Several other RSF awardees have called for Phan Doan Trang’s immediate and unconditional release. They have also released several videos in various social media outlets to show their support for her, and to help bring this situation to the attention of the international community. 

Tomasz Piatek, a Polish journalist and an RSF prize recipient in 2017, addressed Vietnam’s leaders:, “I am asking you to release my friend from prison immediately and stop harassing and tormenting her for writing the truth. If you want to present yourself to the world as politicians and leaders of the Socialist Republic of Vietnam, you must immediately stop harassing your citizens and give your citizens the right to the truth.”

Swati Chaturvedi, an Indian journalist and Reporters Without Borders prize awardee in 2018, said, “RSF stands for the fight of all journalists. Please help and speak out for my colleague, my Vietnamese colleague Pham Doan Trang right now.”

Can Dündar, a Turkish journalist, documentary filmmaker and 2016 RSF laureate, similarly asked that the Vietnamese authorities release Phan Doan Trang and to respect the freedom of the media.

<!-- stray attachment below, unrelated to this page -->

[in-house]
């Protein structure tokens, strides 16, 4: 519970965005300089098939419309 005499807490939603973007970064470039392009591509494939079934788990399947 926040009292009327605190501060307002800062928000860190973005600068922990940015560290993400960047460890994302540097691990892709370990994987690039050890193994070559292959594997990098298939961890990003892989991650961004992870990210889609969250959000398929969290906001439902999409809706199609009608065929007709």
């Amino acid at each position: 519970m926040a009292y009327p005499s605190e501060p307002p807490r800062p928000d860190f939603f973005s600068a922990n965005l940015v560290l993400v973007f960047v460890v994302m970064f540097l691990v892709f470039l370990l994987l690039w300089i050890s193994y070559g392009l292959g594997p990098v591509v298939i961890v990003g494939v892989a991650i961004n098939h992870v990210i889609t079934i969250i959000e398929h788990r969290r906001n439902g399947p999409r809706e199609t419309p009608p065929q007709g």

Inday Espina-Varona, a Filipina journalist and awardee of RSF’s Prize for Independence in 2018, stated that Pham Doan Trang “has been charged with disseminating information that opposed the state of Vietnam… [it is] every journalist and citizen’s obligation to criticise and when necessary to oppose policies and actions inimical to the welfare and rights of people… it is also the duty of journalists and citizens wherever we are in the world to stand up when those who seek to do the right thing are battered for their efforts.”


Statement from the Publication: 

The Vietnamese joins Reporters Without Borders and our other international allies in demanding for the expedient release of Pham Doan Trang. The trumped-up charges against her are clearly false and the only thing she is guilty of is providing Vietnamese citizens with accurate and independent information free from the manipulation and misdirection of the Vietnamese government and its selfish misguided agenda.